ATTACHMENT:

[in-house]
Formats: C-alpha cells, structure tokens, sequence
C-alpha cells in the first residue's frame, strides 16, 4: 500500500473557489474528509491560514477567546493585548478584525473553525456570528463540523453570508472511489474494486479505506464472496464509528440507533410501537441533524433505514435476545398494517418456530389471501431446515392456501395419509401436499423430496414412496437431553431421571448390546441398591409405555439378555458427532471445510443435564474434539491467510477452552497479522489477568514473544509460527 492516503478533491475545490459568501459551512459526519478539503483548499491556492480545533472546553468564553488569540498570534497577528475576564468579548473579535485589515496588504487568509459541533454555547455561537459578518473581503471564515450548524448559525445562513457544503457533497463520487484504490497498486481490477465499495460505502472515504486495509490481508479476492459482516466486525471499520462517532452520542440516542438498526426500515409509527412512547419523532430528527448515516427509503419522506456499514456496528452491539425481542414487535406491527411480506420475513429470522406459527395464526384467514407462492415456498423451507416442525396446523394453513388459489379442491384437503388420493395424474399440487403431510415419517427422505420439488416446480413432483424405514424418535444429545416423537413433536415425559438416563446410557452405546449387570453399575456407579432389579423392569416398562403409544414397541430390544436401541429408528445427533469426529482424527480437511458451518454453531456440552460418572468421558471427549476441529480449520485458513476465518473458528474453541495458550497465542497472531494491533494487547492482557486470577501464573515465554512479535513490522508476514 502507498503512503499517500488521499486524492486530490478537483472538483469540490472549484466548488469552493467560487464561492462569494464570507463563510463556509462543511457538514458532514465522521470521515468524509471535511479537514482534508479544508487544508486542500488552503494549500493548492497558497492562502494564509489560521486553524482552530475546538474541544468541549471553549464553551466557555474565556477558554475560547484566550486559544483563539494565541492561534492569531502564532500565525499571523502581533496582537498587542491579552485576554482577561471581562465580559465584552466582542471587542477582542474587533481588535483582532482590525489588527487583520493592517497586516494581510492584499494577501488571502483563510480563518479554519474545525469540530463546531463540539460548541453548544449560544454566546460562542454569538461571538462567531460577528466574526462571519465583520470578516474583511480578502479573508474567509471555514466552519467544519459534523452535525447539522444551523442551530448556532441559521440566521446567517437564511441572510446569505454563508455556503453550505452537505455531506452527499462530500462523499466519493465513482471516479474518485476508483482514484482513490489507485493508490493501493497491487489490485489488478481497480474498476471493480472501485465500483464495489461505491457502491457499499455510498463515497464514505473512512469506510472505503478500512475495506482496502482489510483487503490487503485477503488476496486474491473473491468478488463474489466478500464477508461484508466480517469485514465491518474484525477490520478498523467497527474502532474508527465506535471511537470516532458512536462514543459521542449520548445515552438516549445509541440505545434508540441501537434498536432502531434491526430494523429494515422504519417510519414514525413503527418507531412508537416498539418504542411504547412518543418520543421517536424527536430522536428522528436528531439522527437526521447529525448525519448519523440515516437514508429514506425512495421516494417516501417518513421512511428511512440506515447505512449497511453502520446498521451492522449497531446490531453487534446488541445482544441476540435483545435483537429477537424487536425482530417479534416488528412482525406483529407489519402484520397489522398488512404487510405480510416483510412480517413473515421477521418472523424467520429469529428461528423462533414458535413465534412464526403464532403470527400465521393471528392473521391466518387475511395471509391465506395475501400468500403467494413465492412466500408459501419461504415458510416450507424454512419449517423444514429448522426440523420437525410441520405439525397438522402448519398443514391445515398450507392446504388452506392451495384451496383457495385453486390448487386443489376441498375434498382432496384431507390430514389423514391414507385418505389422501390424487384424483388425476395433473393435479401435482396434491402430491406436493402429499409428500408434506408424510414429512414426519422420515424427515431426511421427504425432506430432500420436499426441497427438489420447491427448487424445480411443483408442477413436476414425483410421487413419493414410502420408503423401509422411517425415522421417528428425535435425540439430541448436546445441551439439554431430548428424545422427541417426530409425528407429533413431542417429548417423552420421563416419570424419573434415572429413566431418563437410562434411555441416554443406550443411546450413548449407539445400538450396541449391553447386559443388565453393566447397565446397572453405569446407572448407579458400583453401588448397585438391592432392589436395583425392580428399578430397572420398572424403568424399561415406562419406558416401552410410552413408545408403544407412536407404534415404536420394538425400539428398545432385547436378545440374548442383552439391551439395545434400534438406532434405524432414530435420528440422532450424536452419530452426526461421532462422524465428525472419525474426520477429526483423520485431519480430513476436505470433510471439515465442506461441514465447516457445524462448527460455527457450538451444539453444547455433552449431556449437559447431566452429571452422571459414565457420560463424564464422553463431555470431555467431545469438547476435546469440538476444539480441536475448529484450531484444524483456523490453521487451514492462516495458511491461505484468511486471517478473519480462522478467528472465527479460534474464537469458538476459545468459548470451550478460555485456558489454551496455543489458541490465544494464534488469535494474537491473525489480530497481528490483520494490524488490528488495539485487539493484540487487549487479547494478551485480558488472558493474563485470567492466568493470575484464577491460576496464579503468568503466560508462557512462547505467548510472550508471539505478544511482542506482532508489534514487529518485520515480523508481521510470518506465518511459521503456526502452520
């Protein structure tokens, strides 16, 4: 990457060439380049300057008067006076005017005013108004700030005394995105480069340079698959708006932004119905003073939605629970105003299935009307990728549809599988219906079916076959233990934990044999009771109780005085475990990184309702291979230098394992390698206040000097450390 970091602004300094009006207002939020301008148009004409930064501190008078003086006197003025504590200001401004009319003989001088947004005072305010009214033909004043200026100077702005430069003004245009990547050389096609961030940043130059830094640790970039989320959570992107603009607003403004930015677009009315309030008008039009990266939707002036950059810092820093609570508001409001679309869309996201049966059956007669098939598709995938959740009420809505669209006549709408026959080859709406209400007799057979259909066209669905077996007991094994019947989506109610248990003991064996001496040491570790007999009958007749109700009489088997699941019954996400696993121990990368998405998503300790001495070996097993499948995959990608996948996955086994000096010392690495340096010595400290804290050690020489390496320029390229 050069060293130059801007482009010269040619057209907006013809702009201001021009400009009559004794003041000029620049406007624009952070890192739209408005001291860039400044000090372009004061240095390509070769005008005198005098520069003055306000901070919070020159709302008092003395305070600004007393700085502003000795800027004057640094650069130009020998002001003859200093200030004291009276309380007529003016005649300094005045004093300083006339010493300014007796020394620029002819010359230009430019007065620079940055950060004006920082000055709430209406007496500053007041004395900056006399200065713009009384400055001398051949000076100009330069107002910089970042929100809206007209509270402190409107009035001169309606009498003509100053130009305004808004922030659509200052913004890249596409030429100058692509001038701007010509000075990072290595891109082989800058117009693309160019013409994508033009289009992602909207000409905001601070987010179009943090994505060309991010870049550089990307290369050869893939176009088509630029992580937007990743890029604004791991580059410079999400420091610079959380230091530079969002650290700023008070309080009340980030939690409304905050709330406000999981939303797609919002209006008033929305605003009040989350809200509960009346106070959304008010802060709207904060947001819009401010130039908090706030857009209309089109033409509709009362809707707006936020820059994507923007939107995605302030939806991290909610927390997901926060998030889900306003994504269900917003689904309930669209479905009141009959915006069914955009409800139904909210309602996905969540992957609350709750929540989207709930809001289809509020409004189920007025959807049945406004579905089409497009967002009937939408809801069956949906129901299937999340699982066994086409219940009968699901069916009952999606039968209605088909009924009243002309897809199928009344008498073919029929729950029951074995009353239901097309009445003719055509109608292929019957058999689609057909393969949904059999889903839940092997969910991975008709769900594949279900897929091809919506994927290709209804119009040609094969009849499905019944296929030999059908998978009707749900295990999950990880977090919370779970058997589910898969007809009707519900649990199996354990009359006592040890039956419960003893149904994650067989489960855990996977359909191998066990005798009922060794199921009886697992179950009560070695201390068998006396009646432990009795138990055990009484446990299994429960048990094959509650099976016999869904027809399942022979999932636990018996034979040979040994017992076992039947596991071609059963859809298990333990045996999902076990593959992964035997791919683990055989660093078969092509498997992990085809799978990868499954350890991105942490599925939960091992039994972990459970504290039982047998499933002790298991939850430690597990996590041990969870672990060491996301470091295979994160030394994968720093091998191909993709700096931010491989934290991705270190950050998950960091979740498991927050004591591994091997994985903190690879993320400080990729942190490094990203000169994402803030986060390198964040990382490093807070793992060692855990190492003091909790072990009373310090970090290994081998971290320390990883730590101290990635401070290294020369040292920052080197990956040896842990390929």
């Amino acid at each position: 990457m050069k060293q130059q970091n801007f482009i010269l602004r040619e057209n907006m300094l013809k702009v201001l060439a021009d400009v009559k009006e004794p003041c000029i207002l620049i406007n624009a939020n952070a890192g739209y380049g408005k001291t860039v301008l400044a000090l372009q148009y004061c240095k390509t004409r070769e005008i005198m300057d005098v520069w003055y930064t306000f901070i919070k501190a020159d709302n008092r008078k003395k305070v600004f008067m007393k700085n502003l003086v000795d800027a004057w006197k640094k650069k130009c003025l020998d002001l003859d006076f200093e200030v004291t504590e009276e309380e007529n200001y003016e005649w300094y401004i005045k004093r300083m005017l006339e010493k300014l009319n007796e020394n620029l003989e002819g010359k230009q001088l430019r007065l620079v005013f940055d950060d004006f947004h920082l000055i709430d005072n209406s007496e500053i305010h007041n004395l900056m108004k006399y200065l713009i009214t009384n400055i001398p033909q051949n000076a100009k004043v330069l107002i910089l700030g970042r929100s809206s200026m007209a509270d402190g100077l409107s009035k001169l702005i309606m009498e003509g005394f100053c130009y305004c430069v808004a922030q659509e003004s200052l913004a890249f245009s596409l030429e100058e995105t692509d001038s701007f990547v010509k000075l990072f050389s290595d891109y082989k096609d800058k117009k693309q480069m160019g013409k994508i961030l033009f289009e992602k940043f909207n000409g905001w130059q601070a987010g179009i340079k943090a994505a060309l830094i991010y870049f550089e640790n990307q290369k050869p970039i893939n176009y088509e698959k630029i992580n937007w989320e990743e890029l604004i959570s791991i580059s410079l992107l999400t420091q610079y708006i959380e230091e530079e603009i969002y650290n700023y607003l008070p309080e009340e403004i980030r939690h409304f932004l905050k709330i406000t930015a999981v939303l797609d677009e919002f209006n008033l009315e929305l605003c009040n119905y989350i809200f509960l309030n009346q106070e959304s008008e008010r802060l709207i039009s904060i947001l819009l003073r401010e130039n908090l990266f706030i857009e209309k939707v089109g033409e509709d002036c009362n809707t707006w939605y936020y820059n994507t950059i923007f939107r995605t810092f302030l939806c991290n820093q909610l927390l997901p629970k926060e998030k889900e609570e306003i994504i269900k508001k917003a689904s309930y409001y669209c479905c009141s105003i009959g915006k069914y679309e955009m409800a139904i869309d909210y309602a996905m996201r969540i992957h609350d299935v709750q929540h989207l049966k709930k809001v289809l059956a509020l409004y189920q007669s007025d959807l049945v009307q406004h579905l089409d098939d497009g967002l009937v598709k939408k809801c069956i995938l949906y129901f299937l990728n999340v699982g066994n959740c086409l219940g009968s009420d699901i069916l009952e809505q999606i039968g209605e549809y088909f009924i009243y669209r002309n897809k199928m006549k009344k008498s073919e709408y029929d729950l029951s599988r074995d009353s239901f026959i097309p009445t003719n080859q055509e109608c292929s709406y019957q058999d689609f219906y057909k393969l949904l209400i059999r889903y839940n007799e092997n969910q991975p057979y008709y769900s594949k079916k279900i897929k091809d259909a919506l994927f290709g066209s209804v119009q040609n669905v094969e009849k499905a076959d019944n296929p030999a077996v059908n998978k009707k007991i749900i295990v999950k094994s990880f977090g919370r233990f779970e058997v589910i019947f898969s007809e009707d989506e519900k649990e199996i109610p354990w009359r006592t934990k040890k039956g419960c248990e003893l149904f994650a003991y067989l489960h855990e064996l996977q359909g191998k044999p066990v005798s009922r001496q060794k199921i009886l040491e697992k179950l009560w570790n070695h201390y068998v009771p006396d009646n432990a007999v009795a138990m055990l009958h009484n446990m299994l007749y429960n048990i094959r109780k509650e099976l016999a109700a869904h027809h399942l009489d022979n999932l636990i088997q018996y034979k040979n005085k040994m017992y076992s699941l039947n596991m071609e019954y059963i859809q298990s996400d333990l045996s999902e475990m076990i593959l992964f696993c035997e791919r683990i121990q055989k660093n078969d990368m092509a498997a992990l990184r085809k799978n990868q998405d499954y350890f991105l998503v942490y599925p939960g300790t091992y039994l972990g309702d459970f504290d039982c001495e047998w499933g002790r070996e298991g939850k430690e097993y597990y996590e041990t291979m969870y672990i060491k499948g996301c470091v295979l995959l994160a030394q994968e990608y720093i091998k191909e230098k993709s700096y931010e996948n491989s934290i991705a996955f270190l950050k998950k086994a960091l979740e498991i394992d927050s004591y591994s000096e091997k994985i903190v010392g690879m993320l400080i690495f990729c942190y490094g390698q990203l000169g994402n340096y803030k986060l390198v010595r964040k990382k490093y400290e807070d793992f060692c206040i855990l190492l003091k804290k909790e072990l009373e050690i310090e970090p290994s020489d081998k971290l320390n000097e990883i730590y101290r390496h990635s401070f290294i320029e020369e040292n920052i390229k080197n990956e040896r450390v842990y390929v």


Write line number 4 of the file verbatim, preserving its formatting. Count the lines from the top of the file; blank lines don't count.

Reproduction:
């Protein structure tokens, strides 16, 4: 990457060439380049300057008067006076005017005013108004700030005394995105480069340079698959708006932004119905003073939605629970105003299935009307990728549809599988219906079916076959233990934990044999009771109780005085475990990184309702291979230098394992390698206040000097450390 970091602004300094009006207002939020301008148009004409930064501190008078003086006197003025504590200001401004009319003989001088947004005072305010009214033909004043200026100077702005430069003004245009990547050389096609961030940043130059830094640790970039989320959570992107603009607003403004930015677009009315309030008008039009990266939707002036950059810092820093609570508001409001679309869309996201049966059956007669098939598709995938959740009420809505669209006549709408026959080859709406209400007799057979259909066209669905077996007991094994019947989506109610248990003991064996001496040491570790007999009958007749109700009489088997699941019954996400696993121990990368998405998503300790001495070996097993499948995959990608996948996955086994000096010392690495340096010595400290804290050690020489390496320029390229 050069060293130059801007482009010269040619057209907006013809702009201001021009400009009559004794003041000029620049406007624009952070890192739209408005001291860039400044000090372009004061240095390509070769005008005198005098520069003055306000901070919070020159709302008092003395305070600004007393700085502003000795800027004057640094650069130009020998002001003859200093200030004291009276309380007529003016005649300094005045004093300083006339010493300014007796020394620029002819010359230009430019007065620079940055950060004006920082000055709430209406007496500053007041004395900056006399200065713009009384400055001398051949000076100009330069107002910089970042929100809206007209509270402190409107009035001169309606009498003509100053130009305004808004922030659509200052913004890249596409030429100058692509001038701007010509000075990072290595891109082989800058117009693309160019013409994508033009289009992602909207000409905001601070987010179009943090994505060309991010870049550089990307290369050869893939176009088509630029992580937007990743890029604004791991580059410079999400420091610079959380230091530079969002650290700023008070309080009340980030939690409304905050709330406000999981939303797609919002209006008033929305605003009040989350809200509960009346106070959304008010802060709207904060947001819009401010130039908090706030857009209309089109033409509709009362809707707006936020820059994507923007939107995605302030939806991290909610927390997901926060998030889900306003994504269900917003689904309930669209479905009141009959915006069914955009409800139904909210309602996905969540992957609350709750929540989207709930809001289809509020409004189920007025959807049945406004579905089409497009967002009937939408809801069956949906129901299937999340699982066994086409219940009968699901069916009952999606039968209605088909009924009243002309897809199928009344008498073919029929729950029951074995009353239901097309009445003719055509109608292929019957058999689609057909393969949904059999889903839940092997969910991975008709769900594949279900897929091809919506994927290709209804119009040609094969009849499905019944296929030999059908998978009707749900295990999950990880977090919370779970058997589910898969007809009707519900649990199996354990009359006592040890039956419960003893149904994650067989489960855990996977359909191998066990005798009922060794199921009886697992179950009560070695201390068998006396009646432990009795138990055990009484446990299994429960048990094959509650099976016999869904027809399942022979999932636990018996034979040979040994017992076992039947596991071609059963859809298990333990045996999902076990593959992964035997791919683990055989660093078969092509498997992990085809799978990868499954350890991105942490599925939960091992039994972990459970504290039982047998499933002790298991939850430690597990996590041990969870672990060491996301470091295979994160030394994968720093091998191909993709700096931010491989934290991705270190950050998950960091979740498991927050004591591994091997994985903190690879993320400080990729942190490094990203000169994402803030986060390198964040990382490093807070793992060692855990190492003091909790072990009373310090970090290994081998971290320390990883730590101290990635401070290294020369040292920052080197990956040896842990390929």